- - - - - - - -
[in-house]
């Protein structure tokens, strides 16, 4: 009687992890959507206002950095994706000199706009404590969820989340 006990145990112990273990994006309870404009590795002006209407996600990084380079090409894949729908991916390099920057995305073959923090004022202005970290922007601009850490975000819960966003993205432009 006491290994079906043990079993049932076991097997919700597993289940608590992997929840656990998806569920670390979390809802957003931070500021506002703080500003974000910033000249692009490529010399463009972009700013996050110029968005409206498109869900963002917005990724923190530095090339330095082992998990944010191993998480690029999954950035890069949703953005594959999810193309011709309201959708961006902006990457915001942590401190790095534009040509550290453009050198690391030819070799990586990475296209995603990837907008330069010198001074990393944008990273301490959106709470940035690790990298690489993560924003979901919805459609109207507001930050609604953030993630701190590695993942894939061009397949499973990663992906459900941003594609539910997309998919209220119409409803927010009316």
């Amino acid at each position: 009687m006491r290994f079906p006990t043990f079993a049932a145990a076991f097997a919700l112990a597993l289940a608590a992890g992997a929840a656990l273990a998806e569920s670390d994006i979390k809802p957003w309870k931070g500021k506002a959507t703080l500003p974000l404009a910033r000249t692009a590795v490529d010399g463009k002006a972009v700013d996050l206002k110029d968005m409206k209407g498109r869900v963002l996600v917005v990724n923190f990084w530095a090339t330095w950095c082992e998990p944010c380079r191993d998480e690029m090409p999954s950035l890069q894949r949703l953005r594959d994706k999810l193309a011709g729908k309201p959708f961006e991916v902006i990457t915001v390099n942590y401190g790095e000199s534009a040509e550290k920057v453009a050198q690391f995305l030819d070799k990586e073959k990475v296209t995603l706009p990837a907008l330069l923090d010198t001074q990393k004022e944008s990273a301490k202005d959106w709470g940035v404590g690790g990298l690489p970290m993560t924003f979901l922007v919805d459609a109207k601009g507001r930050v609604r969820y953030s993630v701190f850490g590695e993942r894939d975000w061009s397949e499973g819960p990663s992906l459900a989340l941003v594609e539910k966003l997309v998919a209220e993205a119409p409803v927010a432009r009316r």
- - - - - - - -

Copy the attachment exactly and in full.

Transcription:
[in-house]
């Protein structure tokens, strides 16, 4: 009687992890959507206002950095994706000199706009404590969820989340 006990145990112990273990994006309870404009590795002006209407996600990084380079090409894949729908991916390099920057995305073959923090004022202005970290922007601009850490975000819960966003993205432009 006491290994079906043990079993049932076991097997919700597993289940608590992997929840656990998806569920670390979390809802957003931070500021506002703080500003974000910033000249692009490529010399463009972009700013996050110029968005409206498109869900963002917005990724923190530095090339330095082992998990944010191993998480690029999954950035890069949703953005594959999810193309011709309201959708961006902006990457915001942590401190790095534009040509550290453009050198690391030819070799990586990475296209995603990837907008330069010198001074990393944008990273301490959106709470940035690790990298690489993560924003979901919805459609109207507001930050609604953030993630701190590695993942894939061009397949499973990663992906459900941003594609539910997309998919209220119409409803927010009316």
């Amino acid at each position: 009687m006491r290994f079906p006990t043990f079993a049932a145990a076991f097997a919700l112990a597993l289940a608590a992890g992997a929840a656990l273990a998806e569920s670390d994006i979390k809802p957003w309870k931070g500021k506002a959507t703080l500003p974000l404009a910033r000249t692009a590795v490529d010399g463009k002006a972009v700013d996050l206002k110029d968005m409206k209407g498109r869900v963002l996600v917005v990724n923190f990084w530095a090339t330095w950095c082992e998990p944010c380079r191993d998480e690029m090409p999954s950035l890069q894949r949703l953005r594959d994706k999810l193309a011709g729908k309201p959708f961006e991916v902006i990457t915001v390099n942590y401190g790095e000199s534009a040509e550290k920057v453009a050198q690391f995305l030819d070799k990586e073959k990475v296209t995603l706009p990837a907008l330069l923090d010198t001074q990393k004022e944008s990273a301490k202005d959106w709470g940035v404590g690790g990298l690489p970290m993560t924003f979901l922007v919805d459609a109207k601009g507001r930050v609604r969820y953030s993630v701190f850490g590695e993942r894939d975000w061009s397949e499973g819960p990663s992906l459900a989340l941003v594609e539910k966003l997309v998919a209220e993205a119409p409803v927010a432009r009316r």